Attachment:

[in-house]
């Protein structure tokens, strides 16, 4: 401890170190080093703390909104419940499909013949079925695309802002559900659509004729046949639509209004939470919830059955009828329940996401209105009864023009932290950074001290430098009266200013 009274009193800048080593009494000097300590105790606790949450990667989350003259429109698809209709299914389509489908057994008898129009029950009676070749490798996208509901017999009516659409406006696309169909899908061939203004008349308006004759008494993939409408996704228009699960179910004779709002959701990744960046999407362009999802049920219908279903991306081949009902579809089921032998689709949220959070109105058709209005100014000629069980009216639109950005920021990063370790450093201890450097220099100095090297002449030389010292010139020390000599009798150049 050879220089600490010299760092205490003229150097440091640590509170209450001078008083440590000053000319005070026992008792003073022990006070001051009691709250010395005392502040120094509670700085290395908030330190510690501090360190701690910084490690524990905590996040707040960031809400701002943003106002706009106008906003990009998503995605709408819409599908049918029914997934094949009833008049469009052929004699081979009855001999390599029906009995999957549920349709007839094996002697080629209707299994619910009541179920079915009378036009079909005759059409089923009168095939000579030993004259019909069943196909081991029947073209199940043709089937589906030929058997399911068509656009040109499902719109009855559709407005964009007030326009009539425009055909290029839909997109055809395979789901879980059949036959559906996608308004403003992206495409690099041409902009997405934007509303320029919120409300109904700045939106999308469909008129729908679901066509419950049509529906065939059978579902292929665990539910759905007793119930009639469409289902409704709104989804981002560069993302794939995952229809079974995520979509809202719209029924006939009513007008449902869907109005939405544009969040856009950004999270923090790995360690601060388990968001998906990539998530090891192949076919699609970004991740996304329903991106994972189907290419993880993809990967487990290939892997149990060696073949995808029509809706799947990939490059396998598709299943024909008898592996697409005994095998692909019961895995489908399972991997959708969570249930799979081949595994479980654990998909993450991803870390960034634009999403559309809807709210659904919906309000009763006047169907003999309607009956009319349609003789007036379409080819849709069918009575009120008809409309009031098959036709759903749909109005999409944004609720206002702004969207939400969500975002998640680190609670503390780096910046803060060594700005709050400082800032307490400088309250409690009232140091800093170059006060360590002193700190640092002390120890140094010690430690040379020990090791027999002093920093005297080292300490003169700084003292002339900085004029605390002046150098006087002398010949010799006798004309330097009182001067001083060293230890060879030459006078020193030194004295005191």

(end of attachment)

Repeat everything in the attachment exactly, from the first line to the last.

[in-house]
């Protein structure tokens, strides 16, 4: 401890170190080093703390909104419940499909013949079925695309802002559900659509004729046949639509209004939470919830059955009828329940996401209105009864023009932290950074001290430098009266200013 009274009193800048080593009494000097300590105790606790949450990667989350003259429109698809209709299914389509489908057994008898129009029950009676070749490798996208509901017999009516659409406006696309169909899908061939203004008349308006004759008494993939409408996704228009699960179910004779709002959701990744960046999407362009999802049920219908279903991306081949009902579809089921032998689709949220959070109105058709209005100014000629069980009216639109950005920021990063370790450093201890450097220099100095090297002449030389010292010139020390000599009798150049 050879220089600490010299760092205490003229150097440091640590509170209450001078008083440590000053000319005070026992008792003073022990006070001051009691709250010395005392502040120094509670700085290395908030330190510690501090360190701690910084490690524990905590996040707040960031809400701002943003106002706009106008906003990009998503995605709408819409599908049918029914997934094949009833008049469009052929004699081979009855001999390599029906009995999957549920349709007839094996002697080629209707299994619910009541179920079915009378036009079909005759059409089923009168095939000579030993004259019909069943196909081991029947073209199940043709089937589906030929058997399911068509656009040109499902719109009855559709407005964009007030326009009539425009055909290029839909997109055809395979789901879980059949036959559906996608308004403003992206495409690099041409902009997405934007509303320029919120409300109904700045939106999308469909008129729908679901066509419950049509529906065939059978579902292929665990539910759905007793119930009639469409289902409704709104989804981002560069993302794939995952229809079974995520979509809202719209029924006939009513007008449902869907109005939405544009969040856009950004999270923090790995360690601060388990968001998906990539998530090891192949076919699609970004991740996304329903991106994972189907290419993880993809990967487990290939892997149990060696073949995808029509809706799947990939490059396998598709299943024909008898592996697409005994095998692909019961895995489908399972991997959708969570249930799979081949595994479980654990998909993450991803870390960034634009999403559309809807709210659904919906309000009763006047169907003999309607009956009319349609003789007036379409080819849709069918009575009120008809409309009031098959036709759903749909109005999409944004609720206002702004969207939400969500975002998640680190609670503390780096910046803060060594700005709050400082800032307490400088309250409690009232140091800093170059006060360590002193700190640092002390120890140094010690430690040379020990090791027999002093920093005297080292300490003169700084003292002339900085004029605390002046150098006087002398010949010799006798004309330097009182001067001083060293230890060879030459006078020193030194004295005191």